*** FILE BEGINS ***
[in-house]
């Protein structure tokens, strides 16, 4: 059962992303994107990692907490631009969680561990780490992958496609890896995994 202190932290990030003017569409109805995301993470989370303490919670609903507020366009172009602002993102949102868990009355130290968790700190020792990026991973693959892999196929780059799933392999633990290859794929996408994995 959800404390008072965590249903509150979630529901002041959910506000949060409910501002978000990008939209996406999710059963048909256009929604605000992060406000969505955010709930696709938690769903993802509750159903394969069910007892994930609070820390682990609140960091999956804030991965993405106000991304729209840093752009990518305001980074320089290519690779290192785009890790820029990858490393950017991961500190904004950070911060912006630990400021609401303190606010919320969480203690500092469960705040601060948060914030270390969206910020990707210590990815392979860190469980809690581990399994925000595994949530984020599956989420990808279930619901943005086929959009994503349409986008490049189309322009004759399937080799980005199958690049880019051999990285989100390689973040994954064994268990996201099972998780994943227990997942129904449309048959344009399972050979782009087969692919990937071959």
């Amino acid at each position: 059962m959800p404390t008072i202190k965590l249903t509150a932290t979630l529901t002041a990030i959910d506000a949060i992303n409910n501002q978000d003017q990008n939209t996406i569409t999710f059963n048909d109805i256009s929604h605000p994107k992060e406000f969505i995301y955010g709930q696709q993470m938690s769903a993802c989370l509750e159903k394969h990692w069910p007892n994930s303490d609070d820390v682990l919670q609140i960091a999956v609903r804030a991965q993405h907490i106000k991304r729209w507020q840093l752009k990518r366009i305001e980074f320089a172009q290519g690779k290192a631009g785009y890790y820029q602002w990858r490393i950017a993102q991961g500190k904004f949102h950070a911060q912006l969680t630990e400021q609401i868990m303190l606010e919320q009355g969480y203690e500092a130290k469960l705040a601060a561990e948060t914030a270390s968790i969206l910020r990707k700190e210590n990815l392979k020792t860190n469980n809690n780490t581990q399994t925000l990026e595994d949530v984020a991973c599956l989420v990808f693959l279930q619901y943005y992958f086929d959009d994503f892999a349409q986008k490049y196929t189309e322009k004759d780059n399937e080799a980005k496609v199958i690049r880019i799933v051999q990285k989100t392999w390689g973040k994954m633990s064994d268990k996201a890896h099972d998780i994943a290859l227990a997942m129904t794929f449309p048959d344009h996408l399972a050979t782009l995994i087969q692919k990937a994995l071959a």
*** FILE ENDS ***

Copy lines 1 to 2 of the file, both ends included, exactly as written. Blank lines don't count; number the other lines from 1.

[in-house]
């Protein structure tokens, strides 16, 4: 059962992303994107990692907490631009969680561990780490992958496609890896995994 202190932290990030003017569409109805995301993470989370303490919670609903507020366009172009602002993102949102868990009355130290968790700190020792990026991973693959892999196929780059799933392999633990290859794929996408994995 959800404390008072965590249903509150979630529901002041959910506000949060409910501002978000990008939209996406999710059963048909256009929604605000992060406000969505955010709930696709938690769903993802509750159903394969069910007892994930609070820390682990609140960091999956804030991965993405106000991304729209840093752009990518305001980074320089290519690779290192785009890790820029990858490393950017991961500190904004950070911060912006630990400021609401303190606010919320969480203690500092469960705040601060948060914030270390969206910020990707210590990815392979860190469980809690581990399994925000595994949530984020599956989420990808279930619901943005086929959009994503349409986008490049189309322009004759399937080799980005199958690049880019051999990285989100390689973040994954064994268990996201099972998780994943227990997942129904449309048959344009399972050979782009087969692919990937071959």